Application of the Probable Maximum Flood (PMF) approach in South Africa is also problematic. Firstly, the AEP of the PMF is undefined. Secondly, PMF values as derived by the preferred unit graph method of HRU (1972) have poor correlation with actual record maximum flood peak data. This was demonstrated by Görgens et al (2007b) who found that PMF/RMF ratios vary from 0,6 to 9 from site to site and region to region in South Africa.

The new REFSSA method provides a sound statistical basis for estimating extreme flood peak values between Q1 000 and Q10 000 from regional data. Reliability depends mainly on the availability and accuracy of relevant record maximum flood peak data from comparable catchments. By means of the REFSSA method, estimates can also be made of the AEP of RMF and PMF values. This is considered very useful because the SANCOLD Guidelines (SANCOLD 1991), which are relevant when determining appropriate safety evaluation discharges or floods for dams in South Africa, are based largely on the RMF and PMF methods.



The REFSSA method distinguishes between the following two data sets: (1) the Qx data set which consists of transformed "record maximum flood peaks" (Qxi-values) and (2) the Qa data set which consists of all transformed annual maximum flows (Qai-values). The aforementioned data are selected from sites with comparable catchments and catchment sizes within a "similar hydrological region", and then transformed to the site under investigation in proportion to the ratio of the square roots of their respective catchment areas. It is inherently assumed that "storm event" is the major factor with regard to the magnitude of extreme flood peaks. It is expected that the REFSSA method would be less reliable for catchment sizes of less than about 100 km2, where catchment characteristics could become more important.

The crux of the method is the postulation that a variable termed the "regionally observed maximum flood peak" (Qx) for a specific site (based on the distribution of transformed "record maximum flood peaks" or Qxi-values, obtained from other sites with comparable catchments within a "similar hydrological region" during the same observation period of adequate length) can be regarded as a statistical variable and further that its statistical distribution parameters can be utilised to estimate the magnitude of extreme flood peaks, such as Q1 000 to Q10 000. It is postulated that information contained within record maximum flood peak data within a "similar hydrological region" is much more suitable for estimating the magnitude of extreme flood peaks than information contained within lesser annual maximum flow data, such as Q1, Q2, Q3, ... Q30, etc. Information from the latter or Qa data set is utilised to help "calibrate" the AEP of extreme flood peaks. An algorithm that combines the information from the two data sets in order to estimate both the magnitude and the AEP of extreme flood peaks is presented in the next section. The expected value of Qx for a site during a similar observation period can be calculated as the mean (or median if the data are log-normally distributed) of the Qxi -values. The other parameters of the distribution of Qx such as the standard deviation, coefficient of variation and skewness, can also be calculated from the Qxi -values. Estimates can then be made of extreme flood peak values such as Q10 000 by using a suitable theoretical statistical distribution model.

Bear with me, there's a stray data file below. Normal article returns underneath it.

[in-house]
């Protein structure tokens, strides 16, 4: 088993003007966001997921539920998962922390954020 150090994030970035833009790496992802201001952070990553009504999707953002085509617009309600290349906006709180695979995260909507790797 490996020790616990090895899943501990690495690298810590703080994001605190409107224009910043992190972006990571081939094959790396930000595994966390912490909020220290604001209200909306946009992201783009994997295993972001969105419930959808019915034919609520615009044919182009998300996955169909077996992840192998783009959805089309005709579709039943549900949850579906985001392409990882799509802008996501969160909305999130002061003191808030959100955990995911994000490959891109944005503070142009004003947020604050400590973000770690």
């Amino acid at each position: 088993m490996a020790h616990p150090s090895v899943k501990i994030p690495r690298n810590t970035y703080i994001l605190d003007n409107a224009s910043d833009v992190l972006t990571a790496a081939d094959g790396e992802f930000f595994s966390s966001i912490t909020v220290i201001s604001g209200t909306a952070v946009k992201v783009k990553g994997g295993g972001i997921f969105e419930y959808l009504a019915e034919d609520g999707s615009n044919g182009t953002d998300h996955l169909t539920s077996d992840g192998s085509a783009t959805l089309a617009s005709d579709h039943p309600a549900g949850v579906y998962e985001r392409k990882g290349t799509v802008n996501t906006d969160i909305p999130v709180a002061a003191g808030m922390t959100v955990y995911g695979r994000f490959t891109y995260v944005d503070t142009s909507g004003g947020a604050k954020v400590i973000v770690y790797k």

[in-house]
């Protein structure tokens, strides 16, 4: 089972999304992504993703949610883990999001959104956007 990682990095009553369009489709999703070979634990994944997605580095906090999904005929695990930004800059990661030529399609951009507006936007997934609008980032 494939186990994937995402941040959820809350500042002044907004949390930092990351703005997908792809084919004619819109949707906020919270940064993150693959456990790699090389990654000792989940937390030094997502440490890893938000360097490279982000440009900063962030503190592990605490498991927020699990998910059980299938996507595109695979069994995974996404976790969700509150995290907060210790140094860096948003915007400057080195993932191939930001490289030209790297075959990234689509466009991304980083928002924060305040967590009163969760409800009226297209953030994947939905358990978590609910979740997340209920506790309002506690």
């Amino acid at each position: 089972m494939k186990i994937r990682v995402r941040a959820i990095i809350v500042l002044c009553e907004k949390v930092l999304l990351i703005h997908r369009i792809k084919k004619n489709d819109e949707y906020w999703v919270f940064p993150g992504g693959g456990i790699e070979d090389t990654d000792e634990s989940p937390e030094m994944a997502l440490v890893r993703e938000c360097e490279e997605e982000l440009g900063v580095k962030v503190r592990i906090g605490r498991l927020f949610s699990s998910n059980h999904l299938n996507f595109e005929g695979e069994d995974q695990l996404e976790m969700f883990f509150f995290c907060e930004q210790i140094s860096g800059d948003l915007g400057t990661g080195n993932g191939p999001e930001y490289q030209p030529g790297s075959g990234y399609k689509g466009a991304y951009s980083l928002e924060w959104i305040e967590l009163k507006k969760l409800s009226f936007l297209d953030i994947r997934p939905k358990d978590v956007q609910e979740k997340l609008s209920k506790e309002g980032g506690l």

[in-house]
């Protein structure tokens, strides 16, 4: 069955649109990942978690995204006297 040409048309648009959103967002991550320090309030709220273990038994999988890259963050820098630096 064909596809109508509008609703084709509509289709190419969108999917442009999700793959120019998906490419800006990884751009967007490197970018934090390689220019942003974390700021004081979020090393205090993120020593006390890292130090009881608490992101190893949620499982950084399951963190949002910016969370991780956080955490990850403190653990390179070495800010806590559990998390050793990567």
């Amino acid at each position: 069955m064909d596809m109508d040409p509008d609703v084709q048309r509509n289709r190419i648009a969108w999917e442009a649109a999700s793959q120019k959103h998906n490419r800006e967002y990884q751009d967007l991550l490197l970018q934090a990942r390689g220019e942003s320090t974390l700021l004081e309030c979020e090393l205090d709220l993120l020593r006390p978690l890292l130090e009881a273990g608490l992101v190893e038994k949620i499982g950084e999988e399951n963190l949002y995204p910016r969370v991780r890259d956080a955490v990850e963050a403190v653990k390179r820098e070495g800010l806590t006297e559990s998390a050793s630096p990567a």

The following notes have further bearing on the theoretical premise of the postulation:

QT is defined as the flood peak value with an annual exceedance probability (AEP) of 1/T. T is traditionally referred to as the recurrence interval or return period in years, which is strictly speaking inappropriate because hydrological records are not statistically independent with respect to time. Records at many single stations show definite cyclic patterns over time. Alexander (2009) demonstrated that annual inflow volumes at Vaal Dam display low-high 'cycles' with periods of approximately 20 years. Long-term climate changes are also not reflected within short observation or record periods. The AEP of QT should thus be expressed as 1/T (e.g. 0,0001 or 1/10 000 - omitting years), with the qualification that it is based on a statistical analysis of data collected over a specified observation period.